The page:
Kagwa qualified by early 1943, when he is reported as a house physician at the Isle of Wight Co Hospital (Isle of Wight County Press, 29 May 1943, p1). He married Ann Still at Brentford in the third quarter of 1944. I have not seen his military record: he joined-up in 1943-4, (presumably in the RAMC) and was commissioned Lieutenant (no. 318382) Supplement to the London Gazette, 27 June 1944, p 3025, so it would appear that he married before he was shipped off to Burma. In 1946 the Daily Mirror, 9 May 1946, p 3, reported that he would march with the East African troops in the victory parade in London. Electoral Registers 1946-52 show Albert and Ann living in West London (in 1946 he was at 54a Marsham Place, Holborn, and 1948 in St Stephen’s Hospital, Kensington). They appear to have moved to Uganda in 1953; they were both refused membership of the Mbale Club (Iliffe, p 109). I think that Albert died 1963.
Killingray later advised the Medical Directory recorded Kagwa graduated in January 1942, MRCS England and LRCS London.
His old school St Dunstan’s College also responded:
We have conducted a search of our digital archives for references to Dr Kagwa, with limited results (see below). There may be further material in our physical archives but, as we are currently in Covid related lockdown, I do not currently have access to the school site. In the 1963 Chronicle (the school magazine), there was a reference to Dr A. Kagwa moving from Mbale to Kampala. This must have been shortly before his death. He died in 1963, but news of this did not reach us until 1967, when the following was published in the obituaries section of the school magazine:
‘A. Kagwa (’32).—Coming to St. Dunstan’s from Uganda in the late ‘twenties, he soon found his feet in the strange surroundings as a most cheerful and popular member of an English school. He qualified in medicine and returned to do excellent work in Uganda, first as an ordinary doctor and later as a specialist in the nutrition problems of his people. News of his death on April 17, 1963, has only just reached us and we must offer apologies for the late announcement. He was a Life Member of the Association’.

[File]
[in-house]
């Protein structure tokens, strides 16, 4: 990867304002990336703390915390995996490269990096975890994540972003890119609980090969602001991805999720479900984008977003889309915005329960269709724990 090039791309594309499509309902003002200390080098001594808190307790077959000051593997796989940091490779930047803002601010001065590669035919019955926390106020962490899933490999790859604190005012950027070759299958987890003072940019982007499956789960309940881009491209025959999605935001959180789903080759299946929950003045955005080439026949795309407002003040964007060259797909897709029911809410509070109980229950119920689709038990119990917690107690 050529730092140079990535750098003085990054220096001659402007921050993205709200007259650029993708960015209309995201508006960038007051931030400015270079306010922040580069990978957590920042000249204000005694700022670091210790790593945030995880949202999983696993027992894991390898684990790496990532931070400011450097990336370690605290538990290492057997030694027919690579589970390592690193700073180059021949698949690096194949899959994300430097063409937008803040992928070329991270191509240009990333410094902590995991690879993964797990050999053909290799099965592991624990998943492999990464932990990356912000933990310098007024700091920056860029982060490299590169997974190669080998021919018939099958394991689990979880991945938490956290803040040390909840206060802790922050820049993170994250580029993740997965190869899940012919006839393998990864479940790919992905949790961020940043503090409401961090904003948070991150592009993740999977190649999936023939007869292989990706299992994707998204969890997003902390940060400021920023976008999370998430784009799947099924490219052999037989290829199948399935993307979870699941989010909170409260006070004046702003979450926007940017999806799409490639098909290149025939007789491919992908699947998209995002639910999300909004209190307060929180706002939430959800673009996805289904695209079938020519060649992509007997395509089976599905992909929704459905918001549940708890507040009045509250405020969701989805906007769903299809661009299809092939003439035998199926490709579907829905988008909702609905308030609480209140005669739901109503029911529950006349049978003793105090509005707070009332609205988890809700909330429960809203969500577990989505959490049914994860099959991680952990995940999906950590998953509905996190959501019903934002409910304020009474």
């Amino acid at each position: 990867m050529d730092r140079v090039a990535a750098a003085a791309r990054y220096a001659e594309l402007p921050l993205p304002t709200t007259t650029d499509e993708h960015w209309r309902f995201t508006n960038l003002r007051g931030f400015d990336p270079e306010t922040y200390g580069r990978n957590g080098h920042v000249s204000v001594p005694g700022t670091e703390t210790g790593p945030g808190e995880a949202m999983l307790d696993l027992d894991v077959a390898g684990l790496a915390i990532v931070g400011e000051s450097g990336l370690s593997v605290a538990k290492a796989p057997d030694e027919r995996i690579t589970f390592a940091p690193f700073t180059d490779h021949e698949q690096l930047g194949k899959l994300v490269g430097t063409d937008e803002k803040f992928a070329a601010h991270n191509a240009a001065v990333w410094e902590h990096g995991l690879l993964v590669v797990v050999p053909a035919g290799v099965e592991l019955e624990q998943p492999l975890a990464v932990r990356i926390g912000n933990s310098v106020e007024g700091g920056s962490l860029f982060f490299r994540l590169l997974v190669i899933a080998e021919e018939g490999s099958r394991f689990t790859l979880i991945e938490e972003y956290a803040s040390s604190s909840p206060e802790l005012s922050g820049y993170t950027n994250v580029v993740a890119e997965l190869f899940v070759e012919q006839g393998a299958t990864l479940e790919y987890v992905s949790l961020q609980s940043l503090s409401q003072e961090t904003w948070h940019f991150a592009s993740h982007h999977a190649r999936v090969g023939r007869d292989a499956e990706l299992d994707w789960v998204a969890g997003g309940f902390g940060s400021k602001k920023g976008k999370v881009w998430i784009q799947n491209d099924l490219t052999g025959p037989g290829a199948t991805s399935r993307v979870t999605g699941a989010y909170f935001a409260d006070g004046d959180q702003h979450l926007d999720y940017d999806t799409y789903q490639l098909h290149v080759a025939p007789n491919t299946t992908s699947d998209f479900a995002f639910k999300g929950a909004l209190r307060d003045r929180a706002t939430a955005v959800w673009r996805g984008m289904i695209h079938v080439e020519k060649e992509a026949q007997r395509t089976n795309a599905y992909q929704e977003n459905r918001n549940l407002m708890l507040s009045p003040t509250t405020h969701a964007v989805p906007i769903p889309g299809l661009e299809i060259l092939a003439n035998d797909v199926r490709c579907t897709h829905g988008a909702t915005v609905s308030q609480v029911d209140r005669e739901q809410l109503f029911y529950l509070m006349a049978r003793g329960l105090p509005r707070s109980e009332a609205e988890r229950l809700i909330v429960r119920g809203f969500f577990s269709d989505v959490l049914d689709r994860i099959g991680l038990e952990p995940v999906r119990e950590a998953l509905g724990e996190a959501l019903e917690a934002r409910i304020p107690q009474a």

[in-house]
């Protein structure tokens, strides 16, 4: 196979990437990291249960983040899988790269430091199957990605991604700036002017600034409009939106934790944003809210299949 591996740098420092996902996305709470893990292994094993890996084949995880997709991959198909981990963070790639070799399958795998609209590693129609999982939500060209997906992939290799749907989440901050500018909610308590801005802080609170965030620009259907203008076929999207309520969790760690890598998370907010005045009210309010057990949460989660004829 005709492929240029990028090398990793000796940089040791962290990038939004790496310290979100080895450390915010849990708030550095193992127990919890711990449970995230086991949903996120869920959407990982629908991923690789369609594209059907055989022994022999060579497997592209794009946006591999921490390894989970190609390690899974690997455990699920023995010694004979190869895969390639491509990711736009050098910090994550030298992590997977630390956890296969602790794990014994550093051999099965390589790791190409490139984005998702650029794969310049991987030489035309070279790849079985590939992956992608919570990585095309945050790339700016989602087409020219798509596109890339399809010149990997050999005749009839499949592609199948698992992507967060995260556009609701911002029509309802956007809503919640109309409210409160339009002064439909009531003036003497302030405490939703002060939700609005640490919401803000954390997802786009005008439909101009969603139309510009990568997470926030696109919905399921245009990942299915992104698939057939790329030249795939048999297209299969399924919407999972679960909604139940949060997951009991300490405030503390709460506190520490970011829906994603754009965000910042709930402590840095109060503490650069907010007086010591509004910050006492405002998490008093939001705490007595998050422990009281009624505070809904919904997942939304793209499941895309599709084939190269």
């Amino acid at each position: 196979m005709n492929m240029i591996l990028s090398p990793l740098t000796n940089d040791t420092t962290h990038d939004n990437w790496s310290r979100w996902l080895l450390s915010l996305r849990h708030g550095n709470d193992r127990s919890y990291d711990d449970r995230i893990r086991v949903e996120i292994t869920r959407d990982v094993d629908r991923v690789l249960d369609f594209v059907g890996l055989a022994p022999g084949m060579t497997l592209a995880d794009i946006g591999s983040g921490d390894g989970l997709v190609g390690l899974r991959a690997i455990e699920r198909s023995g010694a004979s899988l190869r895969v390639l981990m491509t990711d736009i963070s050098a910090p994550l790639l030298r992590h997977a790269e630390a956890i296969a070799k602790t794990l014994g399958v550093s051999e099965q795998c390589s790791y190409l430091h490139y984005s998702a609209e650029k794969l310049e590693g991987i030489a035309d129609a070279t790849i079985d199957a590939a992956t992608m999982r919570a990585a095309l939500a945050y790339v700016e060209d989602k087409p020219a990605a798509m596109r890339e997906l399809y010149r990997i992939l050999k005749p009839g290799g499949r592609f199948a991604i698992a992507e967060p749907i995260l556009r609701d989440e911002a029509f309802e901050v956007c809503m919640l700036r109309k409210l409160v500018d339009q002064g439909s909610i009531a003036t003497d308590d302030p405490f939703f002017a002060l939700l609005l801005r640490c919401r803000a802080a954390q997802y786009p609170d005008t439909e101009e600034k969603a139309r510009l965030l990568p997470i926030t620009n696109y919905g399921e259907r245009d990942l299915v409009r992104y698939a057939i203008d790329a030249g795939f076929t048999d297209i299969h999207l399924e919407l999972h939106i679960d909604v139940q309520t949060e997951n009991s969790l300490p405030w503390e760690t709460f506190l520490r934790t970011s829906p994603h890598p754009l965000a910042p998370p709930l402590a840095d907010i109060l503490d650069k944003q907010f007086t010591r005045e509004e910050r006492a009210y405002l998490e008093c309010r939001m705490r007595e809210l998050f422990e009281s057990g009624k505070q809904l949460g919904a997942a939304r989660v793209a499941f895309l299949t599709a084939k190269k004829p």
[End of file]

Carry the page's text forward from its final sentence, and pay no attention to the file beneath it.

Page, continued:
The National Archives, Kew has three files relating to Albert Kagwa, raised by the Colonial Office. CO 536/185/11 is concerned with the financial arrangements for his education in Britain 1937-1939, and CO 536/203/7 relates to his London Hospital connections 1939-1940. An earlier file CO 536/180/12 is concerned with the financing of the studies of Kagwa and another student named Derek Bamuta in the period 1933-1935. They have not been examined for this project.
A 1946 newspaper mention. The Daily Mirror of 9 May 1946 (page 3) noted that Lieutenant Kagwa the ‘prime minister of Buganda’ was to march with East African troops at the London victory parade.
A 1948 newspaper mention. The Fulham Chronicle of 30 July 1948 (page 5) reported that Dr A Kagwa of St Stephen’s Hospital was waiting for a train at Hammersmith station when he witnessed a passenger being killed by a train.